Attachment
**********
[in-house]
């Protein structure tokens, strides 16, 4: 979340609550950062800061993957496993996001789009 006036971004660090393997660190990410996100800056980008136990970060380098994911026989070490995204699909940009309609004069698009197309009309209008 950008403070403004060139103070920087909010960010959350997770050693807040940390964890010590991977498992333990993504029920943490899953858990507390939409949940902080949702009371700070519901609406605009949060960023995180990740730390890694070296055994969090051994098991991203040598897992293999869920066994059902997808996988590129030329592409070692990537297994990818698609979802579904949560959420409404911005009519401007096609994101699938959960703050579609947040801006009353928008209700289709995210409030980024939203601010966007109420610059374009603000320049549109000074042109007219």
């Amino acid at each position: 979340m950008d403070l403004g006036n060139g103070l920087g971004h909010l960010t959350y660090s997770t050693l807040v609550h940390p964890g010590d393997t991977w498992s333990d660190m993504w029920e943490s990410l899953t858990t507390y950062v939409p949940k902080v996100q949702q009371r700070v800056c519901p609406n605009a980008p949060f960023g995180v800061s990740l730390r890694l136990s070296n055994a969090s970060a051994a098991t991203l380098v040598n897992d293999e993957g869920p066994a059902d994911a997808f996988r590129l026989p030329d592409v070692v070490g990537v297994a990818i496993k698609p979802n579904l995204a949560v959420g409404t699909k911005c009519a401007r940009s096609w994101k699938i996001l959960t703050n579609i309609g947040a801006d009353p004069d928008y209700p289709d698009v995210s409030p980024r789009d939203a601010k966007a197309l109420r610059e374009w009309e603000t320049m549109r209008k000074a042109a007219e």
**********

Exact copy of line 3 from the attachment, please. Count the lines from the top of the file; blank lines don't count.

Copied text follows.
């Amino acid at each position: 979340m950008d403070l403004g006036n060139g103070l920087g971004h909010l960010t959350y660090s997770t050693l807040v609550h940390p964890g010590d393997t991977w498992s333990d660190m993504w029920e943490s990410l899953t858990t507390y950062v939409p949940k902080v996100q949702q009371r700070v800056c519901p609406n605009a980008p949060f960023g995180v800061s990740l730390r890694l136990s070296n055994a969090s970060a051994a098991t991203l380098v040598n897992d293999e993957g869920p066994a059902d994911a997808f996988r590129l026989p030329d592409v070692v070490g990537v297994a990818i496993k698609p979802n579904l995204a949560v959420g409404t699909k911005c009519a401007r940009s096609w994101k699938i996001l959960t703050n579609i309609g947040a801006d009353p004069d928008y209700p289709d698009v995210s409030p980024r789009d939203a601010k966007a197309l109420r610059e374009w009309e603000t320049m549109r209008k000074a042109a007219e």